Within a relatively short period of time, the full impact of the multi-million dollar Corps of Engineers project to wall in the Everglades came to a head. The project created land for the millions that inhabit South Florida, the crisscrossing of the ‘Glades with huge canals that led to draining thousands of acres of cheap agricultural land where federally subsidized cane sugar plantations drain their polluted water in the remaining everglade’s marshes so severely impacted Florida Bay that it ‘crashed’. The crash broke the hearts of all of us who loved fishing or just being on Florida Bay.

The Corps had completed a civil works project second only to the building of the Panama Canal.

Unknowingly, unwittingly, the project totally disrupted the ‘River of Grass’ and destroyed a working ecosystem that needed no help from man to produce the incredible range and numbers of bird life, a myriad of other species, and one of the greatest fishing locations on earth. There are 67 species presently on the Endangered and threatened list as a direct result of this project. No where else in Florida -- and in very few other areas of our vast country -- has a public works project created so many dramatic, cataclysmic results.

Florida Bay is a shadow of its former self. The fresh water flows down the main slough. Taylor Slough and The Shark River are fractions of what they were historically.

I was serving on the Board of the South Florida Water Management District attempting to prove scientifically that both the Corps and the District, knowingly or unknowingly, were destroying one of the most productive fisheries in the world. I believed that intense cooperation between state and federal agencies could begin a restoration process. I admit as an activist, this was one of the most frustrating, disappointing chapters of my life.

I met Mary and George Barley. George was a warrior. Our chemistry was perfect. He was a force like a hurricane that challenged the state and federal agencies from the front—full charge. I worked with the state and federal agencies quietly, hopefully to bring change.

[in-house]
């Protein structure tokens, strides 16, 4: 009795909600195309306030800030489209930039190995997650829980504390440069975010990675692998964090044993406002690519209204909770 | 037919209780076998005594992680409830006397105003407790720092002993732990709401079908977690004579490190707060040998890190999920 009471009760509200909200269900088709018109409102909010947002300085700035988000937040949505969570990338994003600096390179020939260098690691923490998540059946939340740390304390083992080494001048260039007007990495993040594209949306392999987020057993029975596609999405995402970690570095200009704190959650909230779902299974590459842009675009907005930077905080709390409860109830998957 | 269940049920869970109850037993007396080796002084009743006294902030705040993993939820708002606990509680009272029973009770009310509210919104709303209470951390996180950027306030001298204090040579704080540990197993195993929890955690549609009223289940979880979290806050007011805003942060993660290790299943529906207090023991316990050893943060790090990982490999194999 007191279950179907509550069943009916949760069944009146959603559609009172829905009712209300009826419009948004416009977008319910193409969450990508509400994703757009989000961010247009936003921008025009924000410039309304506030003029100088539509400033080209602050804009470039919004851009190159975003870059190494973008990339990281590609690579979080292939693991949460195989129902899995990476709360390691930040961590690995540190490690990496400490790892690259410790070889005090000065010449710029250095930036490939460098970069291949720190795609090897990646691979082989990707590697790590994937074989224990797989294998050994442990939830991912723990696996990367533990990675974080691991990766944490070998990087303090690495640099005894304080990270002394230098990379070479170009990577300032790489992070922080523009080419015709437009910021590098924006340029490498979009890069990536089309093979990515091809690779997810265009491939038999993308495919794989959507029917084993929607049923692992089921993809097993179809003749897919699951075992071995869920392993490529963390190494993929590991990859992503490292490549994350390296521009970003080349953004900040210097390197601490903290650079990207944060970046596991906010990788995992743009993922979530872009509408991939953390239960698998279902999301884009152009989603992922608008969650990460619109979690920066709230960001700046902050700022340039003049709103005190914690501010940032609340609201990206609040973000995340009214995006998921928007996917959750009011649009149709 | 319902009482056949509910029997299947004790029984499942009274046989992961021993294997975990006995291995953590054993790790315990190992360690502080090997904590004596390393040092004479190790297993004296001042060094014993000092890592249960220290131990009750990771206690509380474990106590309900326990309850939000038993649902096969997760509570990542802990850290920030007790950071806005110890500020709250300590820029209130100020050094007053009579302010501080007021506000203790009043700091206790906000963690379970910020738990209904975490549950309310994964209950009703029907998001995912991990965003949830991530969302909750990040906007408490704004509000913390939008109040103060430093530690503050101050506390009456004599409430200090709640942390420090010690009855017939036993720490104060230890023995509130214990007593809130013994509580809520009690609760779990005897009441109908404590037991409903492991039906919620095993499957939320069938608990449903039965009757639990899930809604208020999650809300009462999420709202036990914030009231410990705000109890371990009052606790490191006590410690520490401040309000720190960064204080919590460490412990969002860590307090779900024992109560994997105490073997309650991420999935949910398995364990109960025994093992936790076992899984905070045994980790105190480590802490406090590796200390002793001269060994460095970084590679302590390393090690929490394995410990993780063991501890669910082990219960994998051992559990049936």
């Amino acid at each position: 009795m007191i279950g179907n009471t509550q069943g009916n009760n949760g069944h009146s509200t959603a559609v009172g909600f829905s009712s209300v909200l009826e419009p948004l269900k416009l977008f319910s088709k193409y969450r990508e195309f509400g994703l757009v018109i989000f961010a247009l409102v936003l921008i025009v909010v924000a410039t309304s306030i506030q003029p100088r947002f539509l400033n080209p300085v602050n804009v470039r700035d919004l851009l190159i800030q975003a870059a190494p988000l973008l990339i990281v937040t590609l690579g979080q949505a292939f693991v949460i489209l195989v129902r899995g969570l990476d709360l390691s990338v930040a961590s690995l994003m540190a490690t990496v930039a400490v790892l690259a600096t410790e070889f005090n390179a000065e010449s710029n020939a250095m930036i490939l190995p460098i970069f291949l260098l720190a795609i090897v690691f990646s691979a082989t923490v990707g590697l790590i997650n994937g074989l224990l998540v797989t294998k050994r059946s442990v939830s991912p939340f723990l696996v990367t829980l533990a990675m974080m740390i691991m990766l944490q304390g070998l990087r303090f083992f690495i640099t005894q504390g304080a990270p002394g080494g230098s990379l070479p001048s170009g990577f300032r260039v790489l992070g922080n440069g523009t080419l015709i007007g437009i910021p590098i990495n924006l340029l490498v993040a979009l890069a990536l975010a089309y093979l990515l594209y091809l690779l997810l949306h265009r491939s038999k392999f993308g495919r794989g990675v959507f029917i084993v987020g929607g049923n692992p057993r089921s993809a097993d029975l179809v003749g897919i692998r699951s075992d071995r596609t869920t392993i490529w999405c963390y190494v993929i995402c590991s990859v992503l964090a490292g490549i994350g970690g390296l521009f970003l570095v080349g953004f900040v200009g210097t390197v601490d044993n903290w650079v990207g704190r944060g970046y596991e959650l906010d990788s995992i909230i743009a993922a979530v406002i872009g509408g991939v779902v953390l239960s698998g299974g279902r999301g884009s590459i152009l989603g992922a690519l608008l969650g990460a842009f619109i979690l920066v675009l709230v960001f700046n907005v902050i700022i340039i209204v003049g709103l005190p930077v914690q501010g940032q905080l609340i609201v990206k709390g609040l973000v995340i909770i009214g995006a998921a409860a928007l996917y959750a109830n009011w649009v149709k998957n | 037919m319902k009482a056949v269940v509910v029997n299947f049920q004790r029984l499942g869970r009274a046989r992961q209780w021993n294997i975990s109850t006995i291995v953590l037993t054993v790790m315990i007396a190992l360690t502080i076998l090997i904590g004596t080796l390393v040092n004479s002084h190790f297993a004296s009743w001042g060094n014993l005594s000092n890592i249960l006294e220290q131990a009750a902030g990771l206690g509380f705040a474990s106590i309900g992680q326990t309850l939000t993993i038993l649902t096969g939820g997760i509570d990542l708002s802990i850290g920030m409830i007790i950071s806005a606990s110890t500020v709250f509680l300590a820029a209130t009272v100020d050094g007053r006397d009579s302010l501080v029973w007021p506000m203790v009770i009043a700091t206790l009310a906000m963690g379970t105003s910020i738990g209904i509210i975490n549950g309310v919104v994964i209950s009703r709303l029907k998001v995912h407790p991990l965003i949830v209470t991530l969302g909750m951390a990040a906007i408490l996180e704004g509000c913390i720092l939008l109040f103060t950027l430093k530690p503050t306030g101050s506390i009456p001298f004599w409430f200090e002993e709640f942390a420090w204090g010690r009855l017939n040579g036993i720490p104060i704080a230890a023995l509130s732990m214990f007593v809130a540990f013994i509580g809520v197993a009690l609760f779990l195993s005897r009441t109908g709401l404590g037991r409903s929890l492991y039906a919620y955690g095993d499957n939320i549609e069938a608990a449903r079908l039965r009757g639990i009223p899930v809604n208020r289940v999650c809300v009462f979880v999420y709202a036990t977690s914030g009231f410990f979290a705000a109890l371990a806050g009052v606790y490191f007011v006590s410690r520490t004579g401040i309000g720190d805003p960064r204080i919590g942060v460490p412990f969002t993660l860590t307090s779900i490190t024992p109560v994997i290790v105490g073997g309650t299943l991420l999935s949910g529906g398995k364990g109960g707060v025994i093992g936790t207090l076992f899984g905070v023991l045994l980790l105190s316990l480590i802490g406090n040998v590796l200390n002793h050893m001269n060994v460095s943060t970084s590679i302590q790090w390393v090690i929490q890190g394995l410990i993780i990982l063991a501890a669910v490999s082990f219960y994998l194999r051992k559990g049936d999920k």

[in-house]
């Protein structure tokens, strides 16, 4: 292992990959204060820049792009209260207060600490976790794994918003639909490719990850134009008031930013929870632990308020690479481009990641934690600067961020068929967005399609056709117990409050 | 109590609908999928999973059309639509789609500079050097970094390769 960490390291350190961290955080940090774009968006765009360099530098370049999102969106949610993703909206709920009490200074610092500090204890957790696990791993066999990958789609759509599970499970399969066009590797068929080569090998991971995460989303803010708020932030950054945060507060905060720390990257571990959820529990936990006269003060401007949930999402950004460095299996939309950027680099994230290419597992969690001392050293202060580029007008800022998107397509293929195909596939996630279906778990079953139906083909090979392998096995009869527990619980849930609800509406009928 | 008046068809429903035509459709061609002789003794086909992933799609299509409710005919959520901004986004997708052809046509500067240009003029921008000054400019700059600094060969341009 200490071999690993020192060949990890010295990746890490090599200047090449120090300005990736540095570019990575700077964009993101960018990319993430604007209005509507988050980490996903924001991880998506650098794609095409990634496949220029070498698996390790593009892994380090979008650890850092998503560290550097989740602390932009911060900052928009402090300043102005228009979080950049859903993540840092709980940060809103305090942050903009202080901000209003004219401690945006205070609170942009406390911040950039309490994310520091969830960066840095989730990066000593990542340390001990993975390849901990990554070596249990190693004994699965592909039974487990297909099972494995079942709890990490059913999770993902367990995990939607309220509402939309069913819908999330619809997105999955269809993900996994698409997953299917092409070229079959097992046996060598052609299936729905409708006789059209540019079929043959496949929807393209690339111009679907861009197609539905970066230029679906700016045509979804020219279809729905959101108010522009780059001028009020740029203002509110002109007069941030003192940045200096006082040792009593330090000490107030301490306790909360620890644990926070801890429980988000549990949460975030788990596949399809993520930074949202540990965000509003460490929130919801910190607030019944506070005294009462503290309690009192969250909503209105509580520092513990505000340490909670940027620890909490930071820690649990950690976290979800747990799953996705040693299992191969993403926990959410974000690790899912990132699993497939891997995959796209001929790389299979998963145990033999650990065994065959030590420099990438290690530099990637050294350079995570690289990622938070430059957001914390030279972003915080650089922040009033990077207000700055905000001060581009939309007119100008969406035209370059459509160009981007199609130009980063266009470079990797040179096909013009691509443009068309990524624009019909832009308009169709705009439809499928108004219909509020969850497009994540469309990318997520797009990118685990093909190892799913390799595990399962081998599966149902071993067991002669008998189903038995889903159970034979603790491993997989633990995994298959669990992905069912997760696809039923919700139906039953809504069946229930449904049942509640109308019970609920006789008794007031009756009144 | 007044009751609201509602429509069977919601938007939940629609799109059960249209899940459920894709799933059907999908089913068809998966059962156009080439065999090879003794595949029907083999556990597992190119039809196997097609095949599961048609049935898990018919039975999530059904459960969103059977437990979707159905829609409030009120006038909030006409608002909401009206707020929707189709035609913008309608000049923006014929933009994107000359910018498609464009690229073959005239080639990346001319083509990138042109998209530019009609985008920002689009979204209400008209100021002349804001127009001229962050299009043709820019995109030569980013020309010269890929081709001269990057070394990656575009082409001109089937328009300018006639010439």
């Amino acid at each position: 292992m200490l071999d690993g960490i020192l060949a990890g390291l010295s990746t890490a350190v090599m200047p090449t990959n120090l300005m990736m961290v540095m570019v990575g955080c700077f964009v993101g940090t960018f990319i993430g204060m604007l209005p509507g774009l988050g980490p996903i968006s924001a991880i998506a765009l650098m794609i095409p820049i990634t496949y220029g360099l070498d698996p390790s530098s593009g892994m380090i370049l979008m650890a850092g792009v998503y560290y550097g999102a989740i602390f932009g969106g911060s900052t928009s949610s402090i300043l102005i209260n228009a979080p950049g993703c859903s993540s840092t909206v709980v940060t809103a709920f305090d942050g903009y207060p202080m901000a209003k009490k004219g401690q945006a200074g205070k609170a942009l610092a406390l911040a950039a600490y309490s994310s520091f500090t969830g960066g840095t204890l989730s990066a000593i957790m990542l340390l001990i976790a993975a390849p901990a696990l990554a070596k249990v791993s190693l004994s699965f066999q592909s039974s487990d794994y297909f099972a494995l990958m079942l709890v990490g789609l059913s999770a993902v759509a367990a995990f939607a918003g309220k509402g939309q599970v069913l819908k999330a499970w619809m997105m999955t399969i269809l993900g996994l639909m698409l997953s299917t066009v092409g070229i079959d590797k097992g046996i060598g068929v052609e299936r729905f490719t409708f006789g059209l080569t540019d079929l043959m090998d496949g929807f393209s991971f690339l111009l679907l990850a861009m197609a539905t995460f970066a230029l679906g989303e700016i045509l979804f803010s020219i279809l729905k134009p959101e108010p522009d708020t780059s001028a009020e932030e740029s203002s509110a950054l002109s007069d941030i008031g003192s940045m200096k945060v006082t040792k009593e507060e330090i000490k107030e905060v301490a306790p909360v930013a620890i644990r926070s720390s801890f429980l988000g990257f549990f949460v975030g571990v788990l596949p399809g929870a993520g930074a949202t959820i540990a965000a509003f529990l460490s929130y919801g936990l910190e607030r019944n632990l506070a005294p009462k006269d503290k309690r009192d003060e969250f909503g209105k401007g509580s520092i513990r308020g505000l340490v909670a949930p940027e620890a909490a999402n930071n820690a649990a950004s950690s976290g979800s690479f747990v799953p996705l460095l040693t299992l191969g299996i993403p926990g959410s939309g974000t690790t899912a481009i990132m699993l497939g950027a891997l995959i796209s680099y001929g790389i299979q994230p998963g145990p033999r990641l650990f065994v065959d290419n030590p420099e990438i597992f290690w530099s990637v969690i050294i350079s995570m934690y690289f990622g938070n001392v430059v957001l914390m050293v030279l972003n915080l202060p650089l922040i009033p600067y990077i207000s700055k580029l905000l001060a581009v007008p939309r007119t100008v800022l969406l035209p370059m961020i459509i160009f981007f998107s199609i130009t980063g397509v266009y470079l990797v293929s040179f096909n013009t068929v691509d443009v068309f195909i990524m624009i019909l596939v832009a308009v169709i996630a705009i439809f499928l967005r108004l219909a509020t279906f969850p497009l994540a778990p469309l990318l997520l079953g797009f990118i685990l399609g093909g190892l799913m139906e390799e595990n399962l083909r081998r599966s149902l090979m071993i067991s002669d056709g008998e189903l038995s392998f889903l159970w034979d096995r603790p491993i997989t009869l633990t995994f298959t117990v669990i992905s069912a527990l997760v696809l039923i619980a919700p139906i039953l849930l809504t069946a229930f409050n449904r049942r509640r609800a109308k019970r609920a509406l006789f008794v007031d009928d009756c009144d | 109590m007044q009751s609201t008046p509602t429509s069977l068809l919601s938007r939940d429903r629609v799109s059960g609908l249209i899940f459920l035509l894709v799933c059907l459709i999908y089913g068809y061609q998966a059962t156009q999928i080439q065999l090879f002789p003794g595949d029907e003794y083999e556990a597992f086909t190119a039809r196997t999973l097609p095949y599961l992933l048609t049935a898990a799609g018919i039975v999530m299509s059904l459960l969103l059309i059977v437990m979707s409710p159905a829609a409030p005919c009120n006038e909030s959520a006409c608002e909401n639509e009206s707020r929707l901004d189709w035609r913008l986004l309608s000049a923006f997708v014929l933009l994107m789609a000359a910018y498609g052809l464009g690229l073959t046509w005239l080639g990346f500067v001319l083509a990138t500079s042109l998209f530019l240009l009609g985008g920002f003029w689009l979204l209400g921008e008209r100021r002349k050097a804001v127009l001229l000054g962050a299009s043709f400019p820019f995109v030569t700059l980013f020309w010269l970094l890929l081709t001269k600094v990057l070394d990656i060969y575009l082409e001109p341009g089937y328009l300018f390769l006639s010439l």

Between the two of us and other deeply involved citizens and fledgling organizations, we had the realization that a change in order had to take place to become a lightening rod for public support.
George’s untimely death in 1995 was a major blow. Mary organized George’s “Celebration of Life” at the beautiful Leu Gardens outside of Orlando. It was packed, very emotional. Friends there committed themselves to work together to ignite our state and federal governments to jump-start a plan that could, in time, restore the everglades ecosystem.

Paul challenged me to give up my ‘retirement’ and concentrate on everglades issues. I rose to that challenge and have forever thanked him for giving me the opportunity to serve on a great adventure rather than play bad golf the rest of my life!

A small team of ‘true believers’ formed: Bill Riley, Jon Mills, Douglas Pitts and Thom Rumberger all knew and were devoted as George and Mary. We formed the Everglades Foundation that Mary chaired.